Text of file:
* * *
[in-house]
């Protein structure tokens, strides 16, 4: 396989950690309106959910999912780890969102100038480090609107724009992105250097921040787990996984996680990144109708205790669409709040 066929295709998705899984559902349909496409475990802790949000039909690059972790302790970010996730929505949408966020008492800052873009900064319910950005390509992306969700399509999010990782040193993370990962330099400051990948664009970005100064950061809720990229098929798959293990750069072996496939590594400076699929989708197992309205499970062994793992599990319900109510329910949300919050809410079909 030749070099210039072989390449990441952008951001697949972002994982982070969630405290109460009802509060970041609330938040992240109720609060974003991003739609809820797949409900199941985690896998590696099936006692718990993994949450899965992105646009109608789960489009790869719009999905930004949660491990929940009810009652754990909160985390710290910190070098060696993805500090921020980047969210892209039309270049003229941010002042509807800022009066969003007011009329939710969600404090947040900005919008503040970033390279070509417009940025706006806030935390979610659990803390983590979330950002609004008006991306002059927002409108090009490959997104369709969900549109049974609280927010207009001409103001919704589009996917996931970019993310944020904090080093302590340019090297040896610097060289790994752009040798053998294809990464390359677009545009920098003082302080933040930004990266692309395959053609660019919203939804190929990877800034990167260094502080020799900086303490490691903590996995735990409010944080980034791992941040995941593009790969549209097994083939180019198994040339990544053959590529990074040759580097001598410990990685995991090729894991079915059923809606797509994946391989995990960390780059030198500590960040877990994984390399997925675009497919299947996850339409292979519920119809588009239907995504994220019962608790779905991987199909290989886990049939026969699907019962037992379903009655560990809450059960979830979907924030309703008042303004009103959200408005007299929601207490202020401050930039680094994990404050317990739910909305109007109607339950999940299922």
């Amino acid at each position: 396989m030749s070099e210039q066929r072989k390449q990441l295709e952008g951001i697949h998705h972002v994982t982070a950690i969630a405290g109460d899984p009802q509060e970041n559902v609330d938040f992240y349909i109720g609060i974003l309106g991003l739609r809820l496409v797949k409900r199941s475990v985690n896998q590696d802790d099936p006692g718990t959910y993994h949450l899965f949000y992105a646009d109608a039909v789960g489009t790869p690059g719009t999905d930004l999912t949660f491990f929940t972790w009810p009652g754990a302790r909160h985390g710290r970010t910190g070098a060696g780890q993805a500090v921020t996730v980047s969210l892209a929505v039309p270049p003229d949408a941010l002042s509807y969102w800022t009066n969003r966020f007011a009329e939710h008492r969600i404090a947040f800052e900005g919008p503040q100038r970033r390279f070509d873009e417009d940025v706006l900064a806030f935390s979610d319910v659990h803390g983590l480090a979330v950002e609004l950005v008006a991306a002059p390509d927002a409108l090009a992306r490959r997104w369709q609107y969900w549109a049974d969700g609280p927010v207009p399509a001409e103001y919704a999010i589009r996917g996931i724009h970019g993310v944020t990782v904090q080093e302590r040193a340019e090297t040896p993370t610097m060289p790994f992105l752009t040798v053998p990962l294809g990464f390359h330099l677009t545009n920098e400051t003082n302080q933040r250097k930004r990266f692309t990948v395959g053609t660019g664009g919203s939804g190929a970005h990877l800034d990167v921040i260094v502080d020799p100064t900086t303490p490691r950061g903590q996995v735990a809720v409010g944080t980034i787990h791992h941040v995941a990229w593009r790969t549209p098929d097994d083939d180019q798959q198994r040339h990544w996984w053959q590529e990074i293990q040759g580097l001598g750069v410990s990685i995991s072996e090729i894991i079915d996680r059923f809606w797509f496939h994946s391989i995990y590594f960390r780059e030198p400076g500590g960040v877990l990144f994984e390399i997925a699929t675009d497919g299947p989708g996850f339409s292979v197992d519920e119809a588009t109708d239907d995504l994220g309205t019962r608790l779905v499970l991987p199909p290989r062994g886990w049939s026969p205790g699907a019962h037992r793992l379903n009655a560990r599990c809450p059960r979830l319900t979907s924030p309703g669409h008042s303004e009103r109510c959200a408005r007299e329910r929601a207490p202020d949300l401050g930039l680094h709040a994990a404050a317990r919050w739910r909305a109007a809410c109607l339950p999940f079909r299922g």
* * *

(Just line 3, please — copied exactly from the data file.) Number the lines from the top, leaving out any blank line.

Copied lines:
């Amino acid at each position: 396989m030749s070099e210039q066929r072989k390449q990441l295709e952008g951001i697949h998705h972002v994982t982070a950690i969630a405290g109460d899984p009802q509060e970041n559902v609330d938040f992240y349909i109720g609060i974003l309106g991003l739609r809820l496409v797949k409900r199941s475990v985690n896998q590696d802790d099936p006692g718990t959910y993994h949450l899965f949000y992105a646009d109608a039909v789960g489009t790869p690059g719009t999905d930004l999912t949660f491990f929940t972790w009810p009652g754990a302790r909160h985390g710290r970010t910190g070098a060696g780890q993805a500090v921020t996730v980047s969210l892209a929505v039309p270049p003229d949408a941010l002042s509807y969102w800022t009066n969003r966020f007011a009329e939710h008492r969600i404090a947040f800052e900005g919008p503040q100038r970033r390279f070509d873009e417009d940025v706006l900064a806030f935390s979610d319910v659990h803390g983590l480090a979330v950002e609004l950005v008006a991306a002059p390509d927002a409108l090009a992306r490959r997104w369709q609107y969900w549109a049974d969700g609280p927010v207009p399509a001409e103001y919704a999010i589009r996917g996931i724009h970019g993310v944020t990782v904090q080093e302590r040193a340019e090297t040896p993370t610097m060289p790994f992105l752009t040798v053998p990962l294809g990464f390359h330099l677009t545009n920098e400051t003082n302080q933040r250097k930004r990266f692309t990948v395959g053609t660019g664009g919203s939804g190929a970005h990877l800034d990167v921040i260094v502080d020799p100064t900086t303490p490691r950061g903590q996995v735990a809720v409010g944080t980034i787990h791992h941040v995941a990229w593009r790969t549209p098929d097994d083939d180019q798959q198994r040339h990544w996984w053959q590529e990074i293990q040759g580097l001598g750069v410990s990685i995991s072996e090729i894991i079915d996680r059923f809606w797509f496939h994946s391989i995990y590594f960390r780059e030198p400076g500590g960040v877990l990144f994984e390399i997925a699929t675009d497919g299947p989708g996850f339409s292979v197992d519920e119809a588009t109708d239907d995504l994220g309205t019962r608790l779905v499970l991987p199909p290989r062994g886990w049939s026969p205790g699907a019962h037992r793992l379903n009655a560990r599990c809450p059960r979830l319900t979907s924030p309703g669409h008042s303004e009103r109510c959200a408005r007299e329910r929601a207490p202020d949300l401050g930039l680094h709040a994990a404050a317990r919050w739910r909305a109007a809410c109607l339950p999940f079909r299922g």